Smartphones Will Replace OnStar and Similar Systems

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Okay, maybe that is an exaggeration. Maybe the smart phone won’t take over the world, but it is likely that the smart phone will take over the automotive industry’s incessant desire to provide navigation and emergency communications technology.

Earlier this month Toyota Motor Corp. announced it will introduce a technology similar to GM’s OnStar for select Toyota models. As a special introductory offer, new car buyers will receive a one-year free subscription to the service.

While we agree that the navigation and emergency assistance that OnStar – and soon Toyota – provides is an excellent service, OnStar and the like aren’t necessary anymore with the advent of smartphones.

Toyota has announced the creation of a competitor to GM’s OnStar service, but why? Smartphones currently offer many of the benefits of OnStar, and it’s only a matter of time until smartphones replace OnStar completely.

“Smartphone” is a term used to describe a hand held device that operates much like a computer – such as a Blackberry, iPhone, etc. These phones can easily access the Internet and often have full e-mail functionality. In addition, a smart phone may include a camera, contact manager, file storage, and navigation software. One of OnStar’s biggest benefits is the navigation assistance, but many new smartphones offer comparable navigation services, and unlike OnStar, you don’t have to be in your car to get directions.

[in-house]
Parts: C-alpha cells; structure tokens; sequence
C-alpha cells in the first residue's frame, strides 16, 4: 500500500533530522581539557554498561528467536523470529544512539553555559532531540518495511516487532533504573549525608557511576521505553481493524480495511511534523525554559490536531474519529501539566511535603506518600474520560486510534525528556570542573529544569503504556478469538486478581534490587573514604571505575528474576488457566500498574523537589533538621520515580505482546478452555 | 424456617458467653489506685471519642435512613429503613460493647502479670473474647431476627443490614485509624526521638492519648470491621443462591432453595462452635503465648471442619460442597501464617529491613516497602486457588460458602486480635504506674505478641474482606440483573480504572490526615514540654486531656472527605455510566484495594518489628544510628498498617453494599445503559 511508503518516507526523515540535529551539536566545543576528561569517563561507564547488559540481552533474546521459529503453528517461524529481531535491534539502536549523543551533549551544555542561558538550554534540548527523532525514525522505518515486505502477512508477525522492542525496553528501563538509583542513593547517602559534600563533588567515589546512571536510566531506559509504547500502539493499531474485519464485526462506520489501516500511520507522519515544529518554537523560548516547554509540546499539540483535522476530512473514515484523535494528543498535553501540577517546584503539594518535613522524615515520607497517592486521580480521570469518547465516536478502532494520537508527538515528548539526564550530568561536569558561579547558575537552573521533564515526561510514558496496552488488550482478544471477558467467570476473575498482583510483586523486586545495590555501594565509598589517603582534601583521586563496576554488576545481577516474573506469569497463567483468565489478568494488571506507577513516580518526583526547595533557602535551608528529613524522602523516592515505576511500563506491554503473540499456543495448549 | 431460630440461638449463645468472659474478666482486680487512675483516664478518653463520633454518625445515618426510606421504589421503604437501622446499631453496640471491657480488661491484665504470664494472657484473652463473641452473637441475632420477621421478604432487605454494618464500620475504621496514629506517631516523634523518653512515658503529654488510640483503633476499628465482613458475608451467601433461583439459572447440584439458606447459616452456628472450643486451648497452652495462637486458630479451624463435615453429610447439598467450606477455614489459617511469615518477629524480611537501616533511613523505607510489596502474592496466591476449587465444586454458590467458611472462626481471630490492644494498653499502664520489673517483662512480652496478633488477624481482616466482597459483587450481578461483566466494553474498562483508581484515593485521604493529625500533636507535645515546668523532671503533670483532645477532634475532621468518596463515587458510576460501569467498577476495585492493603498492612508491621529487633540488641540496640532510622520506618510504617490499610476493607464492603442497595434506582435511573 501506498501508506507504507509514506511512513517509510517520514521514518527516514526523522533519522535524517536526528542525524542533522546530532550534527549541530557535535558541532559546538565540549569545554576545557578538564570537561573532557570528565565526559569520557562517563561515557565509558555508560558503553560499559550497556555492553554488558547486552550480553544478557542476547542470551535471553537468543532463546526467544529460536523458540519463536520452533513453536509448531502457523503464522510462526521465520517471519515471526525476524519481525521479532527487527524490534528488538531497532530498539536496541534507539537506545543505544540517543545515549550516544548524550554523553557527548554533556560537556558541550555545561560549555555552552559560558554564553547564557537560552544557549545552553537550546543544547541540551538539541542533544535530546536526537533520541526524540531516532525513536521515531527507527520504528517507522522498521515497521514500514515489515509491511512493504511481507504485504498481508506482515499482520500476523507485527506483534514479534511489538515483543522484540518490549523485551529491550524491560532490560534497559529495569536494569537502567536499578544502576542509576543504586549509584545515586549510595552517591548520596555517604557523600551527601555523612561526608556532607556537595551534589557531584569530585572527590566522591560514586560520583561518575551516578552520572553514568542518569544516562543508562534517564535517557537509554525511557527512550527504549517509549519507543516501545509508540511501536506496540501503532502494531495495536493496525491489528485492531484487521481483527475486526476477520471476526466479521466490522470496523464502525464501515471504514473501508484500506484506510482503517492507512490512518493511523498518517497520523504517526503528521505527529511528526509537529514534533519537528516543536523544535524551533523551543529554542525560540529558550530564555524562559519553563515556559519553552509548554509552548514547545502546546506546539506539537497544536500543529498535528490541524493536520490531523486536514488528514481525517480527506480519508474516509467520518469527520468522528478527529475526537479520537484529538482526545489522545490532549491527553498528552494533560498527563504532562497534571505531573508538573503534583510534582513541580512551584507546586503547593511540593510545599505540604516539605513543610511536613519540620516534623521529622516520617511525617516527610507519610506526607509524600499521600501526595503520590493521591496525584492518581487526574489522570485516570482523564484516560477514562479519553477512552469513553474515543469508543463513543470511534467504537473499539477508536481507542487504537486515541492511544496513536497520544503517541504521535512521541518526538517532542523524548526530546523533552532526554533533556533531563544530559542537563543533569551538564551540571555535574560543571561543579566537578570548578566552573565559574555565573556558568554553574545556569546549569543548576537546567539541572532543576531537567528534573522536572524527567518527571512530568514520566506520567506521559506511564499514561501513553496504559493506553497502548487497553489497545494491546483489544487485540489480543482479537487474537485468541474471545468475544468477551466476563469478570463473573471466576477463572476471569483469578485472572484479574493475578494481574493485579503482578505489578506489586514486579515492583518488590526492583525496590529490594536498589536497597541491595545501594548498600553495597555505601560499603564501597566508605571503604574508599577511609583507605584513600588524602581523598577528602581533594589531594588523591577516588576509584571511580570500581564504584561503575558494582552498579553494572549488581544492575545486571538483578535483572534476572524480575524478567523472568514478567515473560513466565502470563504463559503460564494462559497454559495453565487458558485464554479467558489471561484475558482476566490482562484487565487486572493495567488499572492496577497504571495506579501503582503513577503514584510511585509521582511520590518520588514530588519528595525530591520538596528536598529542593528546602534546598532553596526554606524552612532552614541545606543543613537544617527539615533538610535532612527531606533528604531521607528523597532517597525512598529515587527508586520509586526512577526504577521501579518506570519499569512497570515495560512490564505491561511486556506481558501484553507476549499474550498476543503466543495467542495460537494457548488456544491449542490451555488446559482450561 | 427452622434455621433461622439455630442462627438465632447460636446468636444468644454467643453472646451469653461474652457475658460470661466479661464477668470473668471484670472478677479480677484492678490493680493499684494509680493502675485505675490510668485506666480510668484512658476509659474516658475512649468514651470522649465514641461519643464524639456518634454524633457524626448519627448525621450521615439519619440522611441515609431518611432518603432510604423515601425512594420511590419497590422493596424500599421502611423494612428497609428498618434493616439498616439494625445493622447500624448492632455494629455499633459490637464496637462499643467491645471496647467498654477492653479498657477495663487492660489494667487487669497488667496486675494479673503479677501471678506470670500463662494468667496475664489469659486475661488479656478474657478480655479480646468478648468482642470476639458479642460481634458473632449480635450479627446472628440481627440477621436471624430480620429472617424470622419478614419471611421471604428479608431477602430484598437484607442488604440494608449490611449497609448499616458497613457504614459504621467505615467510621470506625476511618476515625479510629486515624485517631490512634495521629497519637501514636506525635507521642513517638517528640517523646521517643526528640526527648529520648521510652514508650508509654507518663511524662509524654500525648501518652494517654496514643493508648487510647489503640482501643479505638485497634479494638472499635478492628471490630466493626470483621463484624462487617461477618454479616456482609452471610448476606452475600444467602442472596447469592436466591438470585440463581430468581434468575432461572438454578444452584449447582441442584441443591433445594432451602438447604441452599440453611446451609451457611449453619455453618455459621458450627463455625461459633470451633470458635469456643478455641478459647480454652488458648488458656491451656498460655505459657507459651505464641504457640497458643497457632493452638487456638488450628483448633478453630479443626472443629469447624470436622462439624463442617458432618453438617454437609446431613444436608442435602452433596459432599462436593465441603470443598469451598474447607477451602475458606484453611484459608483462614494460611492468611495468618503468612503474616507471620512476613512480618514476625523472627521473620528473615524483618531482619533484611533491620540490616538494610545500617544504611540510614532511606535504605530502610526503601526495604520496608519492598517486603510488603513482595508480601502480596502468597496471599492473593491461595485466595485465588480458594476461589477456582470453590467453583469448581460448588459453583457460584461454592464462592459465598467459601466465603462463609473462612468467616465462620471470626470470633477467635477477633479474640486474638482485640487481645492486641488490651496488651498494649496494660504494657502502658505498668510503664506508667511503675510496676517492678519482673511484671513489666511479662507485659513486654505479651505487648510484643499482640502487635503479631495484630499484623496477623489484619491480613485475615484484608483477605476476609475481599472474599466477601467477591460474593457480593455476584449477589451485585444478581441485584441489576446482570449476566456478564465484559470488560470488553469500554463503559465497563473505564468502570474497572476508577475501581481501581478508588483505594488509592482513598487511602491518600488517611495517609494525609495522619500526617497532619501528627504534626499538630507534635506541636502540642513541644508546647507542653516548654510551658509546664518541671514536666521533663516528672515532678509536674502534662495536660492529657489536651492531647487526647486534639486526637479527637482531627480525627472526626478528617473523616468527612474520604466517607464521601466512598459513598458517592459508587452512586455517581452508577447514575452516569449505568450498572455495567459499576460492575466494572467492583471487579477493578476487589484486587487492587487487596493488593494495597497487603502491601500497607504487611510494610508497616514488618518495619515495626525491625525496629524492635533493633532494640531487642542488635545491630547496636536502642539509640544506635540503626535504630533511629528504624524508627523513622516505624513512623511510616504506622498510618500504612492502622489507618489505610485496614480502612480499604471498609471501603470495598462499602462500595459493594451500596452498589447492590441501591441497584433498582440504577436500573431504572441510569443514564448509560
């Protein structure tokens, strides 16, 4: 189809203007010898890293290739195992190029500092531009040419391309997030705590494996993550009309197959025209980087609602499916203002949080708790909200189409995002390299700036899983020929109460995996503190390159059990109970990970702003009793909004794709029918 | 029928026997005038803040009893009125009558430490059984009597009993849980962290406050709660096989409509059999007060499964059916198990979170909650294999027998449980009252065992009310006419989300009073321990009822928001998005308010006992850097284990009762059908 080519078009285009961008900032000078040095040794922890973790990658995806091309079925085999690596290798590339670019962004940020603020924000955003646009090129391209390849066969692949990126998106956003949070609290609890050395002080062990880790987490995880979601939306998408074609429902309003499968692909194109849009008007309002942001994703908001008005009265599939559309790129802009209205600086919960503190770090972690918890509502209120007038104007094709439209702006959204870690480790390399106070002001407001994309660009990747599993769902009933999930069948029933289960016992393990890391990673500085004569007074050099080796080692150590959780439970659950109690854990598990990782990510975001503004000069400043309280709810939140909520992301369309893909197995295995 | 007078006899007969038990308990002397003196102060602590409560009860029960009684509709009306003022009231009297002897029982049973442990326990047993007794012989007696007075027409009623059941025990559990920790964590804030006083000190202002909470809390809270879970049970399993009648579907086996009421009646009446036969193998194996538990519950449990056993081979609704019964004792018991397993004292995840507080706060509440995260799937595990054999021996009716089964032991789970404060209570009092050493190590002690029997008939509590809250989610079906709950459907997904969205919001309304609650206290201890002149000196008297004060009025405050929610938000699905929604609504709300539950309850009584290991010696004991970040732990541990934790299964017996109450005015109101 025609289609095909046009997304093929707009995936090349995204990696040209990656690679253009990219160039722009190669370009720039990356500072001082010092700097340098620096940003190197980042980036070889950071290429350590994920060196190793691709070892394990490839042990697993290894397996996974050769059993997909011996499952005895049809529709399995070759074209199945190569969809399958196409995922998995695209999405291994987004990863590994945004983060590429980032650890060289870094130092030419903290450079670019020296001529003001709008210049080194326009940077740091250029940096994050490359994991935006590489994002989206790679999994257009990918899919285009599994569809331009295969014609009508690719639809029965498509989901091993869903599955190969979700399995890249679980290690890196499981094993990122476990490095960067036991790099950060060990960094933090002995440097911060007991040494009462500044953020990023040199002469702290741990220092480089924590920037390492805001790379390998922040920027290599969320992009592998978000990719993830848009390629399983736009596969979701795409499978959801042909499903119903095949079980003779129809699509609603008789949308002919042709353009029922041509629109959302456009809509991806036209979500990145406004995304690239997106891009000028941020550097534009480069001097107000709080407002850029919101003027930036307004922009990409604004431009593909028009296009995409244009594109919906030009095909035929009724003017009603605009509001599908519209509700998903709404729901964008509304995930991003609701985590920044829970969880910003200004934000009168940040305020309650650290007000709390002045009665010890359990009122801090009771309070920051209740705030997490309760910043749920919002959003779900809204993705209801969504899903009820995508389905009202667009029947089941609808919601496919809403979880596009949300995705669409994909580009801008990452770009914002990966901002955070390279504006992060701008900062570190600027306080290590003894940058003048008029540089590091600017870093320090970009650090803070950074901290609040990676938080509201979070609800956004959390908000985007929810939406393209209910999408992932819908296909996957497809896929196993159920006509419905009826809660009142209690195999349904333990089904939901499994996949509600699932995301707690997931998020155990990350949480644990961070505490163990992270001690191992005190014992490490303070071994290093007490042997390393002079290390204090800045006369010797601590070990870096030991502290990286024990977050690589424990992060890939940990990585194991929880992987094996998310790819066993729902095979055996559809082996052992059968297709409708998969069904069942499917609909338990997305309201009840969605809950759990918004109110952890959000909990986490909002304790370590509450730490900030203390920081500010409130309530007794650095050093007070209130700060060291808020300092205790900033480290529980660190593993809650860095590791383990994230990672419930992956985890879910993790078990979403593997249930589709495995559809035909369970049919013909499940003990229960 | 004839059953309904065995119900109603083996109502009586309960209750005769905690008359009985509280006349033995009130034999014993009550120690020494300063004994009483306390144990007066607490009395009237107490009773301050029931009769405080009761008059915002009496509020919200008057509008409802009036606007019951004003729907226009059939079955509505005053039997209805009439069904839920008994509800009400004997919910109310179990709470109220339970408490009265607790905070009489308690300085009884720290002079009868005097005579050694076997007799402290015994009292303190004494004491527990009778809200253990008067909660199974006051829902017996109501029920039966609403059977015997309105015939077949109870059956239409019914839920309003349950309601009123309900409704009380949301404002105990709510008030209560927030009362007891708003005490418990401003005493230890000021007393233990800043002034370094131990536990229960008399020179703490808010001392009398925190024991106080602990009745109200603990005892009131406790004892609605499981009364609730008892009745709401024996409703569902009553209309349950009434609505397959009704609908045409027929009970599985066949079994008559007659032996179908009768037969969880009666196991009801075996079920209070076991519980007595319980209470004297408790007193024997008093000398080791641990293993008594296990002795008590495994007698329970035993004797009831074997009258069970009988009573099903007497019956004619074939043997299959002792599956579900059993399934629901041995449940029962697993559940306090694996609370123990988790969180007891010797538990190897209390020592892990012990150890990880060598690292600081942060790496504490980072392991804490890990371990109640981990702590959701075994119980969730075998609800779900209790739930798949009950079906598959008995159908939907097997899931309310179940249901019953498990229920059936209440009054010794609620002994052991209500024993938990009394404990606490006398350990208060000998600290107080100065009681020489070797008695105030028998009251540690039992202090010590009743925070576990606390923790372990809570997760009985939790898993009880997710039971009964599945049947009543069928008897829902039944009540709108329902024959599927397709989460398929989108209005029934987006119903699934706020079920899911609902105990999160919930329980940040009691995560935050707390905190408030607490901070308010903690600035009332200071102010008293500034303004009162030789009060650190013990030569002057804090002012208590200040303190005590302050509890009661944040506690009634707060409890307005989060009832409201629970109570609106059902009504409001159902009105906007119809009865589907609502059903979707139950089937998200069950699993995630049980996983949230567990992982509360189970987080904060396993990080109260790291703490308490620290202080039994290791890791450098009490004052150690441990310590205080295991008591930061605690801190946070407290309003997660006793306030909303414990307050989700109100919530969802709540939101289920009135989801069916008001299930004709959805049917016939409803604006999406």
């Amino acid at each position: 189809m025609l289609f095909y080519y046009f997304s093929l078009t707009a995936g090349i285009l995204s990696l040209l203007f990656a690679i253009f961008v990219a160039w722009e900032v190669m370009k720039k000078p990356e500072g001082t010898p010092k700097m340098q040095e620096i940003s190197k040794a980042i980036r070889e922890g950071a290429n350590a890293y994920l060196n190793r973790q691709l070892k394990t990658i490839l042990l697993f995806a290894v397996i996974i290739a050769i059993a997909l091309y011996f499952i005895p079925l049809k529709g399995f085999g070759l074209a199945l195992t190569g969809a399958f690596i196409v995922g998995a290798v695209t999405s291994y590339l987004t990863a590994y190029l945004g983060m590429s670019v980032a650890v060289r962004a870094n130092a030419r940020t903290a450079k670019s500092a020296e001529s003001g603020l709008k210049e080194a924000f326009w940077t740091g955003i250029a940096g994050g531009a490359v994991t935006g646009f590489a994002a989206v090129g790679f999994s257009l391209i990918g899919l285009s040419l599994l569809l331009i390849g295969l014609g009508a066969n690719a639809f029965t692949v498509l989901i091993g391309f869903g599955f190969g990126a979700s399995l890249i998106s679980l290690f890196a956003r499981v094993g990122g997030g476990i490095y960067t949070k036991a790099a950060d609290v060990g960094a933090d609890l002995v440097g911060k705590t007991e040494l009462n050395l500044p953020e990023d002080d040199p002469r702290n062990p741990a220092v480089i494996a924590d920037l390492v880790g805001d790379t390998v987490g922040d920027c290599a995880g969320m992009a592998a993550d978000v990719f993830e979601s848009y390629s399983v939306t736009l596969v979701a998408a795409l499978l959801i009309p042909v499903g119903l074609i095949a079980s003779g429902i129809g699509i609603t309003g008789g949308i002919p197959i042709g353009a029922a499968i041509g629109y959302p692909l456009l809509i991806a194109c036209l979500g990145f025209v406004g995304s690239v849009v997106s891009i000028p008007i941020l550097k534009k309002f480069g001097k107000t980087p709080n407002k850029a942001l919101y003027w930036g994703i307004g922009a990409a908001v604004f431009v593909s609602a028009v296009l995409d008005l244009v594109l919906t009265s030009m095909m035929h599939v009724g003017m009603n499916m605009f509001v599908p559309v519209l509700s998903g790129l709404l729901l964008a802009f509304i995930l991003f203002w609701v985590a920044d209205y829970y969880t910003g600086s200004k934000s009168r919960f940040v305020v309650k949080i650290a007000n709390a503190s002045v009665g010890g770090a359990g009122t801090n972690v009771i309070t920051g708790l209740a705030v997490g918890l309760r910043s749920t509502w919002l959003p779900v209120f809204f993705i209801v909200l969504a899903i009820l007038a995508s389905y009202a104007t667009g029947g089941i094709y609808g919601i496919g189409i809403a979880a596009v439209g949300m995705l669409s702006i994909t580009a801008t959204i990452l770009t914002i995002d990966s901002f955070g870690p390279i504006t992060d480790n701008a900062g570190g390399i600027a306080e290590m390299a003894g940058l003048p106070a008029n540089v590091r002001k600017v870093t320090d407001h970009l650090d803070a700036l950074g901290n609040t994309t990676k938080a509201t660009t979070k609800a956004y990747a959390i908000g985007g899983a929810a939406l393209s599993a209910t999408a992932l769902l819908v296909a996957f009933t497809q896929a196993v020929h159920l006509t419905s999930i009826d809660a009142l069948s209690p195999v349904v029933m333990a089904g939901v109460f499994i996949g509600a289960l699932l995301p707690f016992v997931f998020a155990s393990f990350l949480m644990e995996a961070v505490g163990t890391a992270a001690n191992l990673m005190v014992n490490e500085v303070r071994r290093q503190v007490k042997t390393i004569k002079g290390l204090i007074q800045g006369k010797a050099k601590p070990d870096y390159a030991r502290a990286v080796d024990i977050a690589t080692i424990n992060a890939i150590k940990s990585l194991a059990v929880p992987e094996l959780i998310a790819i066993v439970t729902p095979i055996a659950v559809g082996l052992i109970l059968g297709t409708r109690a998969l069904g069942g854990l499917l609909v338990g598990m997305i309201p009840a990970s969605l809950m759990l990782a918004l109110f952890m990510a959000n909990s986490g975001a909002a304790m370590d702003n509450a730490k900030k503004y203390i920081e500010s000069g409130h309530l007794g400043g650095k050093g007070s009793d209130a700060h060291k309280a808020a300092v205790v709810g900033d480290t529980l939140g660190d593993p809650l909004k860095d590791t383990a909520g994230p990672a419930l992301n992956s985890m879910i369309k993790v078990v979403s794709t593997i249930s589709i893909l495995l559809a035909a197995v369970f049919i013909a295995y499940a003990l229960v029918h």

Did I mention that these devices are also phones so you can call anyone you want, including 911?

If you are paying for the phone and your monthly service anyway, a smart phone may be a more efficient tool.

However, there are a few things that a smart phone can’t do. Toyota says the new system will be a satellite-based navigation system and if the airbag is deployed, then emergency support will be contacted without you touching a button. Additionally, if the car is stolen then the authorities may be able to locate the vehicle using the technology.

At the moment, smart phones aren’t actually this smart, but in a couple of years they could be. It wouldn’t take much to create a device that would interface with your vehicle computer and your smartphone, and automatically call 911 if the vehicle computer reported an airbag deployment. This device could also send you emails with important vehicle data (just like GM’s OnStar system).

Why would Toyota invest in a technology that will soon be replaced?

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Filed Under: Auto News


RSSComments (18)

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  1. Perry Petek says:

    OnStar is an awesome service. Would like to see it on all vehicles. Oh, something else a smart phone can’t do- unlock the doors. Hurry up Toyota.